GEYSERLAND GUILD OF WOODWORKERS
A short story by Bob Collins (Stumpy)
When Horrie built a hut he built a beaut. It had a concrete floor, iron roof and sheet metal walls. But Horrie really DID like home comforts, he wanted to take in a double bed, so that Mum would cook for him and help keep him warm on those cold winter nights.
Horrie had an old double wire wove, but he couldn’t pull it down for transport so he had a problem. He figured that he could load it on to a quiet pack horse and the track was wide enough to allow its passing, but was there a horse available with the tolerance to accept this load?
Horrie wandered down to the township horse paddock to look over the mob. The only horse that would take the double wire wove was old Snow. Snow, originally pure white, but now gray with age, was ancient for a horse, well past twenty-five years.
He was famous for his packing exploits. He had been in retirement for the past few years but he had packed more venison, furs, tucker, timber, iron, tools, awkward loads, than any other horse in the valley, Snow was docile, quiet, friendly, co-operative, and slow.
Yes, Horrie figured, take Snow out. of retirement for one more load, the double bed. Horrie, loading Snow next day, had quite an audience. We all went down to watch. Horrie threw on the packsaddle and on each side lashed on a bale of hay high on the hooks to form a base for the load clear of Snow’s neck and rump.
Then he loaded the wire wove on top of the hay, horizontal, fore and aft, cinching it down tight with a cirsingle.- Snow walked out into the scrub, behind Horrie’s saddle horse looking like an aircraft carrier in a heavy sea, head down, ears flat back in humiliated disgust, at the indignity and ridicule being heaped upon him. Snow was not at all happy about coming out of retirement for this!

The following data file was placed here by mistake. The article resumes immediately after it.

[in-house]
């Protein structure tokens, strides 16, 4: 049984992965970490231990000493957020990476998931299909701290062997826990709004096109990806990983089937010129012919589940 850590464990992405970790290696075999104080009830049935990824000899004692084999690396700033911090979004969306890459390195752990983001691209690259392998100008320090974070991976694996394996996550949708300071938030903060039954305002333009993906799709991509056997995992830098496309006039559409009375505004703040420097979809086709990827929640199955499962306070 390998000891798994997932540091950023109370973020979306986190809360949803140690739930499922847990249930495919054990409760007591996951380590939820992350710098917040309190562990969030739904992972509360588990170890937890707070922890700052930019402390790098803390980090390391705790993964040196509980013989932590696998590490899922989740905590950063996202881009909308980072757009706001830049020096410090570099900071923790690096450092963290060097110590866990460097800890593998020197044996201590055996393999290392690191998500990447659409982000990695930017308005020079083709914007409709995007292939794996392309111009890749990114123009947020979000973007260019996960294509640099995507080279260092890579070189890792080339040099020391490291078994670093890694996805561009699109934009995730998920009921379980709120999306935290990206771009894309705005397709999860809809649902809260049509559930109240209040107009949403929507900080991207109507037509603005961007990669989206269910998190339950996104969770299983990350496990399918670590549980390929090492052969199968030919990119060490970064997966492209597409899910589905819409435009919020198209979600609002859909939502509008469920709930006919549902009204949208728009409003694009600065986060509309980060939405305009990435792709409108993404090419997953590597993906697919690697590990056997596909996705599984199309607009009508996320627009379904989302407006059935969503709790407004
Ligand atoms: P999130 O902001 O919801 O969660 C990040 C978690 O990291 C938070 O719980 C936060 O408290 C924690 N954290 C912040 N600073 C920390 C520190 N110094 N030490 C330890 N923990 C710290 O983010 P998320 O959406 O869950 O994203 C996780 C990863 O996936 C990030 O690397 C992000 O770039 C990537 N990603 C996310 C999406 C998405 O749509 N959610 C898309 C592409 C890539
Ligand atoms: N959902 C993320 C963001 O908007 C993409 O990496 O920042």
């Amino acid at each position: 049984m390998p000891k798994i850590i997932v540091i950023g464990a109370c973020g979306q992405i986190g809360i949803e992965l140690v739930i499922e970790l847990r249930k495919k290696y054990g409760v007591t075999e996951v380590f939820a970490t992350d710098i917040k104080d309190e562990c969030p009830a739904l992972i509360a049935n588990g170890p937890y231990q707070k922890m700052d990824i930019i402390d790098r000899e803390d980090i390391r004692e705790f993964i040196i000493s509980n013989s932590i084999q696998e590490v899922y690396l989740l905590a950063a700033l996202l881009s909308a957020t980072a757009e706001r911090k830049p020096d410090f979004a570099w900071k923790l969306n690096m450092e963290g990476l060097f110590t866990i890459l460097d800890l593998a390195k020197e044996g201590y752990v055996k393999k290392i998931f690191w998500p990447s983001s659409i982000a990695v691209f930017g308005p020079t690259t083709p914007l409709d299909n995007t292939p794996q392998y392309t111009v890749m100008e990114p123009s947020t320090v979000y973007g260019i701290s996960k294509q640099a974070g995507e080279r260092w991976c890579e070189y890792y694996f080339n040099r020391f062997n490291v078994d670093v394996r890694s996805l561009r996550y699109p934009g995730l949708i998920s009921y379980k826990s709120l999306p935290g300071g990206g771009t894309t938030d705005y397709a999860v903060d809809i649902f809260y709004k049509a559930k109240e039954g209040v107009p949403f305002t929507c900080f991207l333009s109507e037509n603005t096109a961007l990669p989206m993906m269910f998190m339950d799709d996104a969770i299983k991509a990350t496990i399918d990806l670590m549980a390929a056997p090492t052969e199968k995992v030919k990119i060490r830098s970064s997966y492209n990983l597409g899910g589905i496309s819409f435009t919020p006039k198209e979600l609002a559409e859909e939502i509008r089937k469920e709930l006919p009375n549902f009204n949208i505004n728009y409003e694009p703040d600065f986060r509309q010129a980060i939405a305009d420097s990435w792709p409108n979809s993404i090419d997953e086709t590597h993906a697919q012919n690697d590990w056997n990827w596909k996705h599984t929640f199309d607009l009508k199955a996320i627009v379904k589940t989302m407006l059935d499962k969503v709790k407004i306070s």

All went well for an hour and a half, when high on a razorback ridge, a precipitous part of the track, Snow was climbing manfully when, he struck a section that Horrie had not checked for clearance
Two tawa trees grew, one each side of the track and no way would the bed pass in between, nor could Snow maneuver off the track. The inevitable happened. As Snow lunged up ‘the grade the wire wove head board struck the trees, slid up the smooth, bark, and lifted his front feet off the ground toppling him straight over backwards. Snow landed on top of the load, breaking both head board and foot board neatly in the middle.
Snow got to his feet, the broken wire wove how hanging down each flank hinged only by its wire. Snow had had enough, he turned and headed back to retirement, nothing Horrie could do would stop him.
He came out of that bush track like a bullet and when he struck the open going towards home, with that flapping wire wove he looked like a butterfly. The townsfolk looked in wonder as Snow passed through at a flat gallop, Horrie, flogging the saddle horse half a mile behind.
Snow stopped at the horse paddock gate and never moved while they unloaded the bed, hay and pack saddle. Then he quietly went back to retirement.
And, he deserved it too; to everybody’s amazement, ancient and slow as he was, loaded and out of condition, long in retirement, Snow, that great and famous old horse, had just broken the record from bush edge to paddock gate, by two minutes I